One of the native tribes on the island of Papua, precisely at the bird’s head of the island of Papua, is the Maybart Tribe in West Papua. They were spread throughout four governmental areas. The four divisions fall within the Manokwari Residency’s jurisdiction.
The Maybrat tribe has expanded through time and today resides in three areas. Three districts make up Sorong Regency: Ayamaru, Aifat, and Aitinyo, along with a few more in Sausapor. However, a tiny portion of the Maybrat Tribe still lives in the Kebar District of the Manokwari Regency.
The Traditional Cuisine of the Maybart Tribe in West Papua
Aof of Maybart Tribe in West Papua
After the sago settles, discard the water and pour hot water into the sago container while stirring until it thickens, becomes apparent, and becomes papeda.
In Papua, papeda is a mandatory food. Even at significant and official events, papeda is served with fish sauce, stir-fried kale, etc. Papeda makes the atmosphere familiar.
Bete of Maybart Tribe in West Papua
Bete or taro is the staple food of the Maybrat tribe, who live in the interior of the bird’s head of the island of Papua. Maybart Tribe in West Papua calls bete/taro with the name “aiwah ati.”
People cultivate many kinds of taro cultivars based on the color of their midribs and tubers. Usually, cultivars are named after their original growers.
If you come to Maybart Tribe in West Papua, don’t forget to try the taro/bete from this area. The taste is unique, and you will never forget it. Ask mamas to serve baked taro/bete. The aroma of burnt bete will make you addicted and want to taste it immediately.
The flavor of roasted bete is excellent and soft. The charred sweet potato’s skin will be white-brown and have a crisp and crunchy taste after being scraped by the charcoal. The inside is plush.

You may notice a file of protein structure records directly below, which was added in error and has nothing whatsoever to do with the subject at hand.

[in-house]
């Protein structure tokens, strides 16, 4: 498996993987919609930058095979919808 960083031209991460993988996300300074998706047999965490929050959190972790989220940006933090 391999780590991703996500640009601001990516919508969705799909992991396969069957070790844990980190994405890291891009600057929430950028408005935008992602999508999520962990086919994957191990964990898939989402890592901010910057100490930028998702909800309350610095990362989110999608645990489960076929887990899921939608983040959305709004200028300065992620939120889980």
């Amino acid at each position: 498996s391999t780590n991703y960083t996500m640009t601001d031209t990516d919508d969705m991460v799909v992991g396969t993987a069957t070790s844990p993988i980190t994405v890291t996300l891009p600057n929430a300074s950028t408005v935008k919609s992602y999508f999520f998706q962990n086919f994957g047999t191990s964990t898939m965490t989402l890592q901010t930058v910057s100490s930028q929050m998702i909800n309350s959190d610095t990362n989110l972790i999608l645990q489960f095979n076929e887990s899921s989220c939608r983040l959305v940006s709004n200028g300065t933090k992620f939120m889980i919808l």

Carp and peanuts are the best accompaniments to this roasted bete/taro. So don’t forget to ask for the two snacks too. Taro/bete has a protein content (1.5 -3.0%), calcium, and phosphorus higher than potatoes. The tubers are low in fat and high in vitamins A and C. They are a good source of dietary fiber, vitamins B6 and Mn.
Another benefit of taro tubers is that they can overcome digestive problems. As 98.8% of digested taro tubers contain starch, which includes amyloses (20-25%), human saliva can break them down. According to experts, this carbohydrate is perfect for those with digestive problems and is also suitable for consumption by babies.
Only specialist shops in a few cities and airports in West Papua and Papua sell Abon rolls, which are known for their peculiar form and flavor. The name of the shop is Hawaii Bakery. The secret is that this bread is not made in Hawaii or by Papuans. Jimmy Irianto (57), the creator of Abon rolls, is a newcomer to Papua.
There are several famous grilled fish dishes in Papua. One of them is colo grilled fish with Dabu-dabu sauce. You can use various types of fish to make colo grilled fish, such as cake or baronang fish. Clean the fish first so that it does not smell fishy. Furthermore, the fish can be grilled and served with dabu-dabu sauce.
Do not imagine sea worms like worms in general. This sea worm is far from dirty and disgusting. When the sea recedes, white sand often appears, which is where you will often find these worms. The color is white, with a body length of about 30-40 cm.
According to research, sea worms are rich in protein, so they can increase male stamina and ‘power’ and last a long when ‘having sex.’ So far, sea worms are obtained by hunting, not farming. Dredging is usually done by hand; then, the worms wrap around a wooden stick such as stick. After that, just pull the bar.
One of the typical foods of the Maybart Tribe in West Papua is tambelo or often called mangrove tree caterpillar worms. According to the journal “Tambelo Local Food Kamoro” (2013) by Windy Hapsari, Tambelo is an animal that grows and lives on rotting mangrove tree trunks.
At first, Tambelo was a favorite food by the Kamoro people in Hiripau Village, Mimika Regency, who deliberately used natural resources as a daily food source. The house’s location, not far from the swamp and forest, makes the Kamoro people often make sago trees and seafood as their daily food.